NATCOM Begins Operations in March

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Olatunde Ayeni

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The NATCOM Development and Investment Limited, owner of the Nigerian Telecommunications Limited and Mobile Telecommunications, invests $1 billion to revive the companies which will roll out mobile lines in March

| By Anayo Ezugwu | Feb 1, 2016 @ 01:00 GMT |

THE NATCOM Development and Investment Limited, owner of Nigerian Telecommunication Limited, NITEL and Mobile Telecommunication Limited, MTEL, is set to roll out its mobile lines and 4G/LTE services for broadband users in March this year. The company has spent more than $1 billion to revive the beleaguered national carrier.

Olatunde Ayeni, chairman of NATCOM, said the funds and other efforts would see the company engage 4,000 employees by March. He told the House of Representatives Joint Committees on Communication and Privatisation, that his company would begin a phased rollout from Abuja, Lagos and Port Harcourt before expanding to other parts of the country.

He disclosed that the initial financial bid was increased to $252 million from $221 million when juxtaposed with the liquidator’s reserved price of $256 million. NATCOM acquired assets and licences of NITEL and MTEL, percentage interest held in South-Atlantic 3 (SAT-3) consortium, and identifiable assets capable of generating viable business units.

NATCOM’s full submission was duly made to NITEL/MTEL’s liquidator and Nigeria’s Bureau of Public Enterprises on November 7, 2014. NATCOM’s submission was accompanied by a bid bond in the amount of $10 million as stipulated in the liquidator’s RFP.

According to Ayeni, $10 million had been spent on SAT-3 system, quarterly dues to the consortium’s system expansion and upgrade since the acquisition, adding that the Nigerian Communications Commission, NCC, had assigned another set of microwave frequency ranges to NATCOM upon request for N176.8 million, computed on the basis of 800 bases station network in the first instance.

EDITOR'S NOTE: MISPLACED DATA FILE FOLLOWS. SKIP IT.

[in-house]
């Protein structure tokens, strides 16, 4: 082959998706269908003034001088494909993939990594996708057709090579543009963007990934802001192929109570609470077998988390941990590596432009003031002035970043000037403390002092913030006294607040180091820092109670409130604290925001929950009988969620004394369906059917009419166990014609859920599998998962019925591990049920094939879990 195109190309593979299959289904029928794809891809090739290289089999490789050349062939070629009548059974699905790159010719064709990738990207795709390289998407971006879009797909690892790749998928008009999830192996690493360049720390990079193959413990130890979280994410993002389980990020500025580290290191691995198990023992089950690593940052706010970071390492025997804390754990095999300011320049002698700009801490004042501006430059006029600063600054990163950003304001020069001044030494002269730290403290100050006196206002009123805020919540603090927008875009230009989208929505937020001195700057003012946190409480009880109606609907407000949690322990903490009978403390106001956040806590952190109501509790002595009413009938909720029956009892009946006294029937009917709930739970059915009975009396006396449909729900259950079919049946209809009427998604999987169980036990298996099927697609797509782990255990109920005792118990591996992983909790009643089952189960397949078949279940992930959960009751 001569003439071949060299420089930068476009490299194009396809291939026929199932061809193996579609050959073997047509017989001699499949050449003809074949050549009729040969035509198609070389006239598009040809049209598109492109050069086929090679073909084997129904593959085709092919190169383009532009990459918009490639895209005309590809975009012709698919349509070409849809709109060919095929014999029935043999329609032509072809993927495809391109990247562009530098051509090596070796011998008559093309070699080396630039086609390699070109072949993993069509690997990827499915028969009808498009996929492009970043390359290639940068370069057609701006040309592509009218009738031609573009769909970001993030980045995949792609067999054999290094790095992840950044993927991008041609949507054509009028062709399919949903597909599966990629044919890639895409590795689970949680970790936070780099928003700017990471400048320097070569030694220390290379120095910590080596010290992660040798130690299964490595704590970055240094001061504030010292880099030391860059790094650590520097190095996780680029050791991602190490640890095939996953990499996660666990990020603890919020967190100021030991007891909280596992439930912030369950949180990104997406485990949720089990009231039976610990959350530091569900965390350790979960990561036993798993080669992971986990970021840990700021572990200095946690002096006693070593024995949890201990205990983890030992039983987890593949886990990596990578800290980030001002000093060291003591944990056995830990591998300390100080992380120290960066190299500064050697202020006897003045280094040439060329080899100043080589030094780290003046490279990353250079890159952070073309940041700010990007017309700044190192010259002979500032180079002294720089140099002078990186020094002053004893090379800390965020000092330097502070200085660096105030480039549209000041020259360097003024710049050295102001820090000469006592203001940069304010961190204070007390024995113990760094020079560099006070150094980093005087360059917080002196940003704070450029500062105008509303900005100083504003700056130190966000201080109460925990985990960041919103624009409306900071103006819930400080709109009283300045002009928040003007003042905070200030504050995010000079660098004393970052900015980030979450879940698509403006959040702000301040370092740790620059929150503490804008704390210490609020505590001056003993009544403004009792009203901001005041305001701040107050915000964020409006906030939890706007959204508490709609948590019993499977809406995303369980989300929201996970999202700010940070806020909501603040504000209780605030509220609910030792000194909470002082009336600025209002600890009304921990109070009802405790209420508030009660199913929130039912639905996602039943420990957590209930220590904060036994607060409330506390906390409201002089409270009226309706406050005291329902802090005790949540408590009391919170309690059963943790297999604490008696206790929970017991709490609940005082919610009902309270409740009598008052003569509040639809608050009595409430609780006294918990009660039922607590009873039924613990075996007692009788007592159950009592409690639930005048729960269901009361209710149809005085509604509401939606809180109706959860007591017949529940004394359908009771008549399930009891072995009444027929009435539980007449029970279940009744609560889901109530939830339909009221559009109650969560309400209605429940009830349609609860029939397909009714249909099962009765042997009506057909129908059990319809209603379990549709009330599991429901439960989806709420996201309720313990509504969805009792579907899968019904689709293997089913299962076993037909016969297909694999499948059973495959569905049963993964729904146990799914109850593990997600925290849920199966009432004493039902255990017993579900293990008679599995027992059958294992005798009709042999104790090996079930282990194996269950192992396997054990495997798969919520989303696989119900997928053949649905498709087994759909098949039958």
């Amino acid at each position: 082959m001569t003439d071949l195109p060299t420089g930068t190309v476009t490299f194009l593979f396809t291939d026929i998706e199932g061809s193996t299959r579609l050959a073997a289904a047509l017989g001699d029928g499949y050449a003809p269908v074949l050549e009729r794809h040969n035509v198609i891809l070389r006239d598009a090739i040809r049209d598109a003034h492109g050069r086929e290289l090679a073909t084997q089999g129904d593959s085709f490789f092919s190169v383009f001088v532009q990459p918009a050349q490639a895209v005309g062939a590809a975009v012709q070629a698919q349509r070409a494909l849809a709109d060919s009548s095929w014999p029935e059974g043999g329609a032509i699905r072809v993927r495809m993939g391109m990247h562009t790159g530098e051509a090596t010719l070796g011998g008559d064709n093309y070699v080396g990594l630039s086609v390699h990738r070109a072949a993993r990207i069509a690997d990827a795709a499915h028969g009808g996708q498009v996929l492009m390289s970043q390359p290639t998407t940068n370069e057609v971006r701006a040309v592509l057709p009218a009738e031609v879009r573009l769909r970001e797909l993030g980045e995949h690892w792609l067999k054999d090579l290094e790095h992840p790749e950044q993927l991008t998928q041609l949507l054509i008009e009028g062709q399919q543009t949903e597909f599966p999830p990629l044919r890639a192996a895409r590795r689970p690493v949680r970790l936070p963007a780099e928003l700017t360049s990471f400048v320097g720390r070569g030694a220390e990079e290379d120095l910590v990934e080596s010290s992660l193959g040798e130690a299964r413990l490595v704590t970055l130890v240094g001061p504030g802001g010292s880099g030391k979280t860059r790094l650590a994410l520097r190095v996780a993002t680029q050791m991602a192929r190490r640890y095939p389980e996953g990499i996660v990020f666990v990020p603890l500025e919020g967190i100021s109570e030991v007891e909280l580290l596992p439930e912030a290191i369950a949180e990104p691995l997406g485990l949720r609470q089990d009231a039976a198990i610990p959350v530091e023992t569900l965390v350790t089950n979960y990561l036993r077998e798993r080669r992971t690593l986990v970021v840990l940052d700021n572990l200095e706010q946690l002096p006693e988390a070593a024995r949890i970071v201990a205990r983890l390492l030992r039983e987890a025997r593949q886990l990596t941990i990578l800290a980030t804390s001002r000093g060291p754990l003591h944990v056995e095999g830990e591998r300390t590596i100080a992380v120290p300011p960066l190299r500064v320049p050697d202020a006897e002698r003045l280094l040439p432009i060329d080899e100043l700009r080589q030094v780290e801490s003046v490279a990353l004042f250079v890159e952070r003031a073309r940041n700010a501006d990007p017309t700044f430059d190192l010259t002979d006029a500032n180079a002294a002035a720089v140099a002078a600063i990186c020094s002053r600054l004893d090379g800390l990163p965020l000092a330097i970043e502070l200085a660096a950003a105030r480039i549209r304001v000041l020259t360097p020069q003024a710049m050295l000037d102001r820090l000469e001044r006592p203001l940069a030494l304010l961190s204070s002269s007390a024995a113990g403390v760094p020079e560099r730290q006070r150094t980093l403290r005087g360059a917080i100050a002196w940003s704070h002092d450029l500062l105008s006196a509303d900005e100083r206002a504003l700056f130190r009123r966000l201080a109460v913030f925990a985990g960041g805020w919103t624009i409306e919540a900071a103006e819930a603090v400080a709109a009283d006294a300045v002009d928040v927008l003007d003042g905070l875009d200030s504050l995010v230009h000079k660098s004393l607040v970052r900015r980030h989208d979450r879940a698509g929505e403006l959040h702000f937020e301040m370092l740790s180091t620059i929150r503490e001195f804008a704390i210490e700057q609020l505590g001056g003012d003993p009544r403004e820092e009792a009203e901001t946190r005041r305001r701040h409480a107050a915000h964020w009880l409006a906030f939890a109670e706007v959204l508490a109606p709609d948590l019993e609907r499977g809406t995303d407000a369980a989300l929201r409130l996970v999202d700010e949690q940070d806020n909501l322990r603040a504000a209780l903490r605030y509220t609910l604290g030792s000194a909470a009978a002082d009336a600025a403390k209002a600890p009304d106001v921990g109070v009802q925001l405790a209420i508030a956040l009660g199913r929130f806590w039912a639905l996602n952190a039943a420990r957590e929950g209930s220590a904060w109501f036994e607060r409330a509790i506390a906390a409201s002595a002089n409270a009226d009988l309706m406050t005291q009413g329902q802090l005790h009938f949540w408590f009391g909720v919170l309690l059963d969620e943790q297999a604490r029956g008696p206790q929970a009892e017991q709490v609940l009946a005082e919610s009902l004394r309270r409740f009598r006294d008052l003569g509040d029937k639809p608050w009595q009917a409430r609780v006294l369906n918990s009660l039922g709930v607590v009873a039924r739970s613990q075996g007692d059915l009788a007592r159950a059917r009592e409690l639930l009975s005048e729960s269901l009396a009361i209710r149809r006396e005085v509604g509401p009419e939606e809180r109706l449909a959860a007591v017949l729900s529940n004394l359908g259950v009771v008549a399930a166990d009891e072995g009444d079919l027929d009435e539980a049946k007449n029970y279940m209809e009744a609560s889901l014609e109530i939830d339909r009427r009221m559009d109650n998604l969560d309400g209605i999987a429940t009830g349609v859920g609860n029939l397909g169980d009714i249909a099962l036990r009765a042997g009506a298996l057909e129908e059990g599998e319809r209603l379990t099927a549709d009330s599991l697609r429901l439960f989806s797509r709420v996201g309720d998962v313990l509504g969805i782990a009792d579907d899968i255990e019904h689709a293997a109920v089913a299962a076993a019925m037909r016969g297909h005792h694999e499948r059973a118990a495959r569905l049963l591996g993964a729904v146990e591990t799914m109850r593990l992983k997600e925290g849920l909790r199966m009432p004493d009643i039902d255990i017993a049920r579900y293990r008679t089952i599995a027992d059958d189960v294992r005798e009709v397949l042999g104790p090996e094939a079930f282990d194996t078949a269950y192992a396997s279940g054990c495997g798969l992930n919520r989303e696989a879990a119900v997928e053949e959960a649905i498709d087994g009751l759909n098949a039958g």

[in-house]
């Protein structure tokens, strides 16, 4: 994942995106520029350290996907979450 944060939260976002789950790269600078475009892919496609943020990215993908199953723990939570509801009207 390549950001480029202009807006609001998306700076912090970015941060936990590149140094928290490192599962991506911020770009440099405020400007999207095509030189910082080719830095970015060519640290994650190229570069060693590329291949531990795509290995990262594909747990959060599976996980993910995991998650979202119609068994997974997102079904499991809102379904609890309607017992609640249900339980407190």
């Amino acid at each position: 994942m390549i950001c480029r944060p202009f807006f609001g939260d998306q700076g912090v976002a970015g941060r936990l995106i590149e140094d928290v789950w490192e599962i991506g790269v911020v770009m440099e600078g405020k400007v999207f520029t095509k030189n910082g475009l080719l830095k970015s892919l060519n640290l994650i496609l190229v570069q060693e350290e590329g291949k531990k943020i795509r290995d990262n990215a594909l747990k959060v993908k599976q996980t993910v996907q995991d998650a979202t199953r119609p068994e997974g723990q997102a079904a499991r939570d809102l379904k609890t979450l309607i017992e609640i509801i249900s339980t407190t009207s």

Ayeni said NATCOM was requested to pay an additional N6.6 billion to bridge the shortfall of the value of the Naira to the Dollar from N168 to N197, after the payment of the first instalment of 30 percent of the bid price within 14 days of approval by the National Council on Privatisation, NCP, and balance within the 90 days.

This is not the first time the federal government privatised or attempted to privatise NITEL. In 2001, the Investors International of London Limited, IILL, emerged the preferred bidder of NITEL. IILL bid $1.317 billion to acquire 51 percent stake in NITEL and MTEL on November 28, 2001. It proceeded to pay a 10 percent deposit of the bid sum amounting to $131.7 million to the BPE. However, it could not complete the payment of the sum when it was due in February 2002. This prompted the federal government to forfeit the $131.7 million deposit.

In 2003, Pentascope, a Dutch firm, took over NITEL and the company generated N51.43 billion as revenue in one year from 555,055 connected lines. But 23 months after the takeover, the connected lines dropped to 440,000 and the firm incurred a debt of more than N40 billion. The federal government’s deal with Pentascope was later revoked.

In 2005, Orascom, an Egyptian telecoms giant, also failed to buy the company because its $257 million bid was below the price of NITEL. The takeover of NITEL by Transcorp in 2006 was celebrated in the country but the excitement was short-lived after the $500 million deal failed to turn around the fortunes of the company. Also, the last attempt to sell the company to New Generation Telecommunication Consortium of China at the price of $2.5 billion for 75 percent stake in NITEL/MTEL was terminated due to failure of the Chinese consortium to pay the bid price. With the pace NATCOM is moving, only time will tell if the consortium would turnaround the fortunes of NITEL and MTEL.

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